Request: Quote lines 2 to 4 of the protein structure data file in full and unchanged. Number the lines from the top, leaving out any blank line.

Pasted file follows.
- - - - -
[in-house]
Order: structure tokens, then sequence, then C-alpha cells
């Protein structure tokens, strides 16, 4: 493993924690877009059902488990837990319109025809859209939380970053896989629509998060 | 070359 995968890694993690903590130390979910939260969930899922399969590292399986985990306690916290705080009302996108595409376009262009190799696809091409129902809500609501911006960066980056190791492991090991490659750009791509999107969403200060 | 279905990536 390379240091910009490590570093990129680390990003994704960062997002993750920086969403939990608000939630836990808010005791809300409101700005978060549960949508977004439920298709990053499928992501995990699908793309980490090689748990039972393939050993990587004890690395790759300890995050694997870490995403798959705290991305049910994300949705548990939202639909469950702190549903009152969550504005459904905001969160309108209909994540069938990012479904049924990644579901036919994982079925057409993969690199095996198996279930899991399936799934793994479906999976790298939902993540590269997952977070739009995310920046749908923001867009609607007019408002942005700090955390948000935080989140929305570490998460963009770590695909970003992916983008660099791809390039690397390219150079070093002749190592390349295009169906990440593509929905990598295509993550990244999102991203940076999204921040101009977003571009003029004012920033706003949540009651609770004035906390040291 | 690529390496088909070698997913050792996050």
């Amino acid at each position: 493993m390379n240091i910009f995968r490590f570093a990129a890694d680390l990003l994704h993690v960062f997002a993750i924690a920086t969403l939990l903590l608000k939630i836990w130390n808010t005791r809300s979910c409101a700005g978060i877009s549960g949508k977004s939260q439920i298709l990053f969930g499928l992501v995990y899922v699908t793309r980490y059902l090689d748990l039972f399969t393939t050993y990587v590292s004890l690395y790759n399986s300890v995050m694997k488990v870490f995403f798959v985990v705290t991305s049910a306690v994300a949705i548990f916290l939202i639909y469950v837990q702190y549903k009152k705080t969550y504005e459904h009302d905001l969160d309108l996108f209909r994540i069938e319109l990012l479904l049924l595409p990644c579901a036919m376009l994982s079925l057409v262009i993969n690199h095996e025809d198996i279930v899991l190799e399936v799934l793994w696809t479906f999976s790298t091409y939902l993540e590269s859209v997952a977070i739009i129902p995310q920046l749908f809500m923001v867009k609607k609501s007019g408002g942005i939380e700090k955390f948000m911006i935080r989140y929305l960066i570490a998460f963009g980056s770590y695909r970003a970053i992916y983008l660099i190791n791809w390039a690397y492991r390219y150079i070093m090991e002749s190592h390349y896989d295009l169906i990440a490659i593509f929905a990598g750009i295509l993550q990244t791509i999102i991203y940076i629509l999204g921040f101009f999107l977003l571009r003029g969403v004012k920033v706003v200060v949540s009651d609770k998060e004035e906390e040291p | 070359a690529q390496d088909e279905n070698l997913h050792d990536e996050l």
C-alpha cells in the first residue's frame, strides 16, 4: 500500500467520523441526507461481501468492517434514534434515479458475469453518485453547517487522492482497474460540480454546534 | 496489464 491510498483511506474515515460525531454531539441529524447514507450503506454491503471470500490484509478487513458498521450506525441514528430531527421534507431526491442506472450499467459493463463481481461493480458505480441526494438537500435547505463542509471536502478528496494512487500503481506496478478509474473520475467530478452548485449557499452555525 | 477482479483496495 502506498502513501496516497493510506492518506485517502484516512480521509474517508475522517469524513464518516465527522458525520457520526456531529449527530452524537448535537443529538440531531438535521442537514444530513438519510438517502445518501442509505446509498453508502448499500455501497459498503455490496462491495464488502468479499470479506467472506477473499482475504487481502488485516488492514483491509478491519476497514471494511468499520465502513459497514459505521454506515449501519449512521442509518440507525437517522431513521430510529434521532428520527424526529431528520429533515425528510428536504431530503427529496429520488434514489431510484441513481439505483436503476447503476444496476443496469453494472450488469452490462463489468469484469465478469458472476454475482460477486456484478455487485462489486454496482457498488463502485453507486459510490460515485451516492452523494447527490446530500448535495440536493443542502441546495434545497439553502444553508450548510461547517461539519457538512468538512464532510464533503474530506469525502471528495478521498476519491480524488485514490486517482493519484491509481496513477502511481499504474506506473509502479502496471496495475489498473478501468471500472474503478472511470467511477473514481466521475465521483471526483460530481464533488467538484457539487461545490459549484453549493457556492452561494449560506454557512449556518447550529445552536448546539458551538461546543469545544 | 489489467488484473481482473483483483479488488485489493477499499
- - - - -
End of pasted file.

Order: structure tokens, then sequence, then C-alpha cells
């Protein structure tokens, strides 16, 4: 493993924690877009059902488990837990319109025809859209939380970053896989629509998060 | 070359 995968890694993690903590130390979910939260969930899922399969590292399986985990306690916290705080009302996108595409376009262009190799696809091409129902809500609501911006960066980056190791492991090991490659750009791509999107969403200060 | 279905990536 390379240091910009490590570093990129680390990003994704960062997002993750920086969403939990608000939630836990808010005791809300409101700005978060549960949508977004439920298709990053499928992501995990699908793309980490090689748990039972393939050993990587004890690395790759300890995050694997870490995403798959705290991305049910994300949705548990939202639909469950702190549903009152969550504005459904905001969160309108209909994540069938990012479904049924990644579901036919994982079925057409993969690199095996198996279930899991399936799934793994479906999976790298939902993540590269997952977070739009995310920046749908923001867009609607007019408002942005700090955390948000935080989140929305570490998460963009770590695909970003992916983008660099791809390039690397390219150079070093002749190592390349295009169906990440593509929905990598295509993550990244999102991203940076999204921040101009977003571009003029004012920033706003949540009651609770004035906390040291 | 690529390496088909070698997913050792996050």
């Amino acid at each position: 493993m390379n240091i910009f995968r490590f570093a990129a890694d680390l990003l994704h993690v960062f997002a993750i924690a920086t969403l939990l903590l608000k939630i836990w130390n808010t005791r809300s979910c409101a700005g978060i877009s549960g949508k977004s939260q439920i298709l990053f969930g499928l992501v995990y899922v699908t793309r980490y059902l090689d748990l039972f399969t393939t050993y990587v590292s004890l690395y790759n399986s300890v995050m694997k488990v870490f995403f798959v985990v705290t991305s049910a306690v994300a949705i548990f916290l939202i639909y469950v837990q702190y549903k009152k705080t969550y504005e459904h009302d905001l969160d309108l996108f209909r994540i069938e319109l990012l479904l049924l595409p990644c579901a036919m376009l994982s079925l057409v262009i993969n690199h095996e025809d198996i279930v899991l190799e399936v799934l793994w696809t479906f999976s790298t091409y939902l993540e590269s859209v997952a977070i739009i129902p995310q920046l749908f809500m923001v867009k609607k609501s007019g408002g942005i939380e700090k955390f948000m911006i935080r989140y929305l960066i570490a998460f963009g980056s770590y695909r970003a970053i992916y983008l660099i190791n791809w390039a690397y492991r390219y150079i070093m090991e002749s190592h390349y896989d295009l169906i990440a490659i593509f929905a990598g750009i295509l993550q990244t791509i999102i991203y940076i629509l999204g921040f101009f999107l977003l571009r003029g969403v004012k920033v706003v200060v949540s009651d609770k998060e004035e906390e040291p | 070359a690529q390496d088909e279905n070698l997913h050792d990536e996050l």